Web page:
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I am running Windows 7 x64. I have a file type that I want to associate with Microsoft Access 2003.

I right-click on the file and select Open With->Choose Default program. In the "Open With" dialog, I select the browse button. I choose Program Files (x86)\Microsoft Office\Office11\msaccess.exe and press "Open".

I end up back at the "Open With" dialog, but nothing has changed. Access is not listed as a program to use to open the file with. The original program (Adobe Acrobat) that is associated with this program is still selected.

Any tips on getting this association to work?

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Yes, this is a bizarre bug that has annoyed me for a long time and several versions of Windows. It only happens intermittently so I have not kept track of which executables exhibit/trigger this behavior, thus I have been unable to find any sort of unique commonality between them. – Synetech Jul 16 '12 at 20:20
up vote 3 down vote accepted

If all fails, you can edit the registry manually (backup the the hive/key first):

Each file type (extension) which has an associated application has a Registry key under HKEY_CLASSES_ROOT.

Or use FileAsoc, a Windows File Association Editor

FileAsoc is open source freeware.

Or File Type Doctor, which is part of the Creative Element Power Tools (shareware)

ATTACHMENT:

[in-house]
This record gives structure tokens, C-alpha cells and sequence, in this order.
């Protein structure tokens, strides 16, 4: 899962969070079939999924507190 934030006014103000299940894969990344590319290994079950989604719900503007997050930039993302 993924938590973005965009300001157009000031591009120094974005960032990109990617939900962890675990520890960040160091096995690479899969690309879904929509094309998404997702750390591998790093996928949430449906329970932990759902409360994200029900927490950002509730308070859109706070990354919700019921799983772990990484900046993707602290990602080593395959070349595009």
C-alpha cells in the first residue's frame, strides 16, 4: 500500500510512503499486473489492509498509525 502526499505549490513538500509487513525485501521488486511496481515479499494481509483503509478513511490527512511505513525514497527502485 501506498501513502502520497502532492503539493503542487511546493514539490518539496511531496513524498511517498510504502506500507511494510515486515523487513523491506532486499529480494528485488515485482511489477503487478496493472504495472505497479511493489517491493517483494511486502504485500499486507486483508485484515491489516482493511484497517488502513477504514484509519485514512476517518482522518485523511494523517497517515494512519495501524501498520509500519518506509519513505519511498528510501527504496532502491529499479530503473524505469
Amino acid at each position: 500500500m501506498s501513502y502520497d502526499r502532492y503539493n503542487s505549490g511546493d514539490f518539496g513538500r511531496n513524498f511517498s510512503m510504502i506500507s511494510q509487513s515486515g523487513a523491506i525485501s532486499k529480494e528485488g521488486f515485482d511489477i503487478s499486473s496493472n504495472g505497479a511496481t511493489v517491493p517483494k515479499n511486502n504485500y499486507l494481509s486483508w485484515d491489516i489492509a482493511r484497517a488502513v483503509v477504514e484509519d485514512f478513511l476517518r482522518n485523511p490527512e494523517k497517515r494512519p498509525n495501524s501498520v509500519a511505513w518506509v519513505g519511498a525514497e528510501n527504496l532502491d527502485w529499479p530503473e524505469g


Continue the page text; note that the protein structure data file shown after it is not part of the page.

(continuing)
alt text

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Thanks, I was able to use the File Type Doctor in the Create Elements Power Tools to get the association fixed. – David Robison Jan 5 '10 at 18:32
you're most welcome. – Molly7244 Jan 5 '10 at 18:39
They way to change this via registry is indicated in another answer here – sancho.s Nov 29 '13 at 18:13

The cause is most likely a quirk in the registry that slipped in for some unknown reason.

Make sure the key value in the following location contains the correct path:


Search for the application name and the file extension in the registry to see if other entries are possibly corrupted as well.

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This was exactly the issue for me.. once I changed the value at that exact location, it worked fine as soon as I tried to browse -> open again – abelito Nov 19 '12 at 15:03
When the key value does not point to the right location of the application, change it as indicated in another answer here – sancho.s Nov 29 '13 at 18:11
This fixed it for me. Problem was I upgraded it from 32-bit to 64-bit, so it was looking in Program Files (x86) instead of Program Files – endolith Mar 26 '15 at 18:40
Fixing the path to the app in this registry key fixed it. It appears when I uninstalled the app, and then reinstalled with a different path, this registry key wasn't updated. It appears to be a Win7 bug that if the entry for the app exists, windows exits the app selection process without modifying the registry entry; even if the path you select does not match the existing value of the registry entry. The prevents users from changing the path to an existing app using the "Open with" GUI. – chetto Jul 10 '15 at 19:27

The registry key shown above was my problem.


Should read:

"C:\Program Files\Microsoft Office\Office14\MSACCESS.EXE" "%1"

for access 2010.

It still had the entry:

"C:\Program Files\Microsoft Office\Office12\MSACCESS.EXE" "%1"  

for office 2007.